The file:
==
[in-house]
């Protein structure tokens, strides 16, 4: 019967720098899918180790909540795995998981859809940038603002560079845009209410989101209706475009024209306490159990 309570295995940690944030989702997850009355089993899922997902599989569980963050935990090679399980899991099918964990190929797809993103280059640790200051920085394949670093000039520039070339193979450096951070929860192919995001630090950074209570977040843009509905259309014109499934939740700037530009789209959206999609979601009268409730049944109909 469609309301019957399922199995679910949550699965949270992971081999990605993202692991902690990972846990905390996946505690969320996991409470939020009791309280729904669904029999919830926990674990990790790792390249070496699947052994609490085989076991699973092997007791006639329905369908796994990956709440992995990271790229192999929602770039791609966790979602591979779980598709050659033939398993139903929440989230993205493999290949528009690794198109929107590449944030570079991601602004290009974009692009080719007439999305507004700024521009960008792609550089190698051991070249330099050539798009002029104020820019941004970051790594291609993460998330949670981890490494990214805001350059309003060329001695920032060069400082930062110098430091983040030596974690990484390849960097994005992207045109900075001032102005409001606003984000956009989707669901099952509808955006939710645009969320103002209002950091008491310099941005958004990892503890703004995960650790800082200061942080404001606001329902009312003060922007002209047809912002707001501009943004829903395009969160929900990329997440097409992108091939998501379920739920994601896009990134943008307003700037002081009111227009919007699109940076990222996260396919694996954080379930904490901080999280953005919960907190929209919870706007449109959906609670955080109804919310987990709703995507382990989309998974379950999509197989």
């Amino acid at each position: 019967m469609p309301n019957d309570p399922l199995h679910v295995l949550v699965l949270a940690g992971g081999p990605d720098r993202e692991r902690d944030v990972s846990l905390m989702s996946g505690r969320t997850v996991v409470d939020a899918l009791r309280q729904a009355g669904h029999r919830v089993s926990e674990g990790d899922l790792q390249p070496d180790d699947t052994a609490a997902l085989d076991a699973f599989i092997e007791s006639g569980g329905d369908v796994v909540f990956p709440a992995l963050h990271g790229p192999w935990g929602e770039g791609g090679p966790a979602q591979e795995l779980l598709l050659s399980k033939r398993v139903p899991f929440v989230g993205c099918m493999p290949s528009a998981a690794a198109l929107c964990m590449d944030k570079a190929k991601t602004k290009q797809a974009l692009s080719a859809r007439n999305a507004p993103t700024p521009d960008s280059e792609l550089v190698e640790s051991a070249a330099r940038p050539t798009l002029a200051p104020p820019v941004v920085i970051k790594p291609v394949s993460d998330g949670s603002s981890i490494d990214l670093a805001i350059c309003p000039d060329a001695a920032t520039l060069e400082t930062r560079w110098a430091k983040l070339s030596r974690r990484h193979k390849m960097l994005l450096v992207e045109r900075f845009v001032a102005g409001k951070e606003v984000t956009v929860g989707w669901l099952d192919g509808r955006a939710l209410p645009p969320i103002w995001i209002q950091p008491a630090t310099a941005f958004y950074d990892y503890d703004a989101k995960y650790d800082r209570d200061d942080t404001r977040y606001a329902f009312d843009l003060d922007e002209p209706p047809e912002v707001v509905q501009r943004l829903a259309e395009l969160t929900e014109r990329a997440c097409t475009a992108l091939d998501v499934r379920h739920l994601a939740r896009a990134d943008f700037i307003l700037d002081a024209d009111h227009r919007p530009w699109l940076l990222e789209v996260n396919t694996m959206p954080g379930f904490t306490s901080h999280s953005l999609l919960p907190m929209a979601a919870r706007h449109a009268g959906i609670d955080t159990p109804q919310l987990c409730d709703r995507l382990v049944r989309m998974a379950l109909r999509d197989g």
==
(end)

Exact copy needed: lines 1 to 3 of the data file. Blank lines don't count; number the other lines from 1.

[in-house]
């Protein structure tokens, strides 16, 4: 019967720098899918180790909540795995998981859809940038603002560079845009209410989101209706475009024209306490159990 309570295995940690944030989702997850009355089993899922997902599989569980963050935990090679399980899991099918964990190929797809993103280059640790200051920085394949670093000039520039070339193979450096951070929860192919995001630090950074209570977040843009509905259309014109499934939740700037530009789209959206999609979601009268409730049944109909 469609309301019957399922199995679910949550699965949270992971081999990605993202692991902690990972846990905390996946505690969320996991409470939020009791309280729904669904029999919830926990674990990790790792390249070496699947052994609490085989076991699973092997007791006639329905369908796994990956709440992995990271790229192999929602770039791609966790979602591979779980598709050659033939398993139903929440989230993205493999290949528009690794198109929107590449944030570079991601602004290009974009692009080719007439999305507004700024521009960008792609550089190698051991070249330099050539798009002029104020820019941004970051790594291609993460998330949670981890490494990214805001350059309003060329001695920032060069400082930062110098430091983040030596974690990484390849960097994005992207045109900075001032102005409001606003984000956009989707669901099952509808955006939710645009969320103002209002950091008491310099941005958004990892503890703004995960650790800082200061942080404001606001329902009312003060922007002209047809912002707001501009943004829903395009969160929900990329997440097409992108091939998501379920739920994601896009990134943008307003700037002081009111227009919007699109940076990222996260396919694996954080379930904490901080999280953005919960907190929209919870706007449109959906609670955080109804919310987990709703995507382990989309998974379950999509197989």
């Amino acid at each position: 019967m469609p309301n019957d309570p399922l199995h679910v295995l949550v699965l949270a940690g992971g081999p990605d720098r993202e692991r902690d944030v990972s846990l905390m989702s996946g505690r969320t997850v996991v409470d939020a899918l009791r309280q729904a009355g669904h029999r919830v089993s926990e674990g990790d899922l790792q390249p070496d180790d699947t052994a609490a997902l085989d076991a699973f599989i092997e007791s006639g569980g329905d369908v796994v909540f990956p709440a992995l963050h990271g790229p192999w935990g929602e770039g791609g090679p966790a979602q591979e795995l779980l598709l050659s399980k033939r398993v139903p899991f929440v989230g993205c099918m493999p290949s528009a998981a690794a198109l929107c964990m590449d944030k570079a190929k991601t602004k290009q797809a974009l692009s080719a859809r007439n999305a507004p993103t700024p521009d960008s280059e792609l550089v190698e640790s051991a070249a330099r940038p050539t798009l002029a200051p104020p820019v941004v920085i970051k790594p291609v394949s993460d998330g949670s603002s981890i490494d990214l670093a805001i350059c309003p000039d060329a001695a920032t520039l060069e400082t930062r560079w110098a430091k983040l070339s030596r974690r990484h193979k390849m960097l994005l450096v992207e045109r900075f845009v001032a102005g409001k951070e606003v984000t956009v929860g989707w669901l099952d192919g509808r955006a939710l209410p645009p969320i103002w995001i209002q950091p008491a630090t310099a941005f958004y950074d990892y503890d703004a989101k995960y650790d800082r209570d200061d942080t404001r977040y606001a329902f009312d843009l003060d922007e002209p209706p047809e912002v707001v509905q501009r943004l829903a259309e395009l969160t929900e014109r990329a997440c097409t475009a992108l091939d998501v499934r379920h739920l994601a939740r896009a990134d943008f700037i307003l700037d002081a024209d009111h227009r919007p530009w699109l940076l990222e789209v996260n396919t694996m959206p954080g379930f904490t306490s901080h999280s953005l999609l919960p907190m929209a979601a919870r706007h449109a009268g959906i609670d955080t159990p109804q919310l987990c409730d709703r995507l382990v049944r989309m998974a379950l109909r999509d197989g």